FAA announces new pilot fatigue rules
December 27, 2011, 11:20 am
The Federal Aviation Administration recently announced a new set of rules and safeguards designed to increase the minimum rest period for airline pilots and make it easier for fatigued pilots to remove themselves from a flight and avoid an accident. While pilot insurance could protect against mistakes that may occur in the sky if a pilot is too tired, the FAA has designed rules to keep pilots and passengers safer while in the air.
The Chicago Tribune reported the FAA rules are based on scientific evidence of how the body works. After a certain period of time, a pilot will need to take a break and rest. To ensure these rules are followed, pilots will be given flight-time limits so accidents associated with fatigue can be prevented.
One specific provision in the rules will require pilots to take at least 10-hour rest periods before a flight, and within that period there must be the opportunity for eight hours of uninterrupted sleep time. Previously, the rules required a minimum of eight hours for pilots to rest prior to a flight. However, this minimum often resulted in a lack of sleep, because there was also time taken to transport the pilots to and from airports during their time off, the source reported.
Officials said the new regulations should also make passengers feel safer, knowing sleep-deprived pilots are not in control of the plane. These rules come after reports of airplane accidents that might have been caused by pilot fatigue. Pilots used to take naps during flights when they were tired, and this often led to mishaps and crashes, the source reported.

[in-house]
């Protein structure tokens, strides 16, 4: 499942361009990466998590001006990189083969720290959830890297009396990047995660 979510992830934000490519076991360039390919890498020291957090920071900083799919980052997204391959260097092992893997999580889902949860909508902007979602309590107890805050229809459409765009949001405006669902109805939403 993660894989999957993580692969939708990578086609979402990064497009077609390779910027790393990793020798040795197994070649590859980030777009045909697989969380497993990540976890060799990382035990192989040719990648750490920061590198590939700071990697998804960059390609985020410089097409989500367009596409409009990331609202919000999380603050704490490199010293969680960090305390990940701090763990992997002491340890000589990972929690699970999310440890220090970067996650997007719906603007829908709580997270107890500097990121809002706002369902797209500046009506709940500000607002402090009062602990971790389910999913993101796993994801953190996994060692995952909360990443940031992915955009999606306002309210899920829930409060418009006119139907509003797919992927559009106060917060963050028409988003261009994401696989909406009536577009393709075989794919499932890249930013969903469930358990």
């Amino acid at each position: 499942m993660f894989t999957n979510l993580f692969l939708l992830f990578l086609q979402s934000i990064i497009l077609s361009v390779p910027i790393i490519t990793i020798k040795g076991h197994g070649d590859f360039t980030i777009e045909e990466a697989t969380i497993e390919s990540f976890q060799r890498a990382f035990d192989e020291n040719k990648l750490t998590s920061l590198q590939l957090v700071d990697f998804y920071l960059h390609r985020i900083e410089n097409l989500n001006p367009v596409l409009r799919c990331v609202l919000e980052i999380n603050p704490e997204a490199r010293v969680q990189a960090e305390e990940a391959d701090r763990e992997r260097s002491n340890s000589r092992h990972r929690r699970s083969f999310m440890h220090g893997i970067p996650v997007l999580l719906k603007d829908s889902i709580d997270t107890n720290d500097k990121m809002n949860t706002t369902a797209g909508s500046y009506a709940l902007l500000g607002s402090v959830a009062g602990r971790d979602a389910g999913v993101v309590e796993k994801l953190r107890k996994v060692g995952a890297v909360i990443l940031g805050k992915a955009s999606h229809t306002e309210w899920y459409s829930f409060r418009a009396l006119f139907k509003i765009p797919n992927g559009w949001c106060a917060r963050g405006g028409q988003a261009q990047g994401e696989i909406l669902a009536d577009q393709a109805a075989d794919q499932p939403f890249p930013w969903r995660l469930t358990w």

The FAA expects the new rules to cost the industry about $297 million over the next 10 years, and be expensive for airlines to implement. Thus, the FAA plans to introduce the rules slowly over the next two years to make the costs manageable. Some possible added costs that could result from the new rules would be for airlines to hire more reserve pilots, the source reported.
However, the new rules do not apply to cargo flight pilots, much to the chagrin of National Transportation Safety Board Chairwoman Deborah Hersman. Although Hersman agrees with the new rules, she believes all pilots should be held to the new requirements.
"A tired pilot is a tired pilot, whether there are 10 paying customers on board or 100, whether the payload is passengers or pallet," Hersman said.
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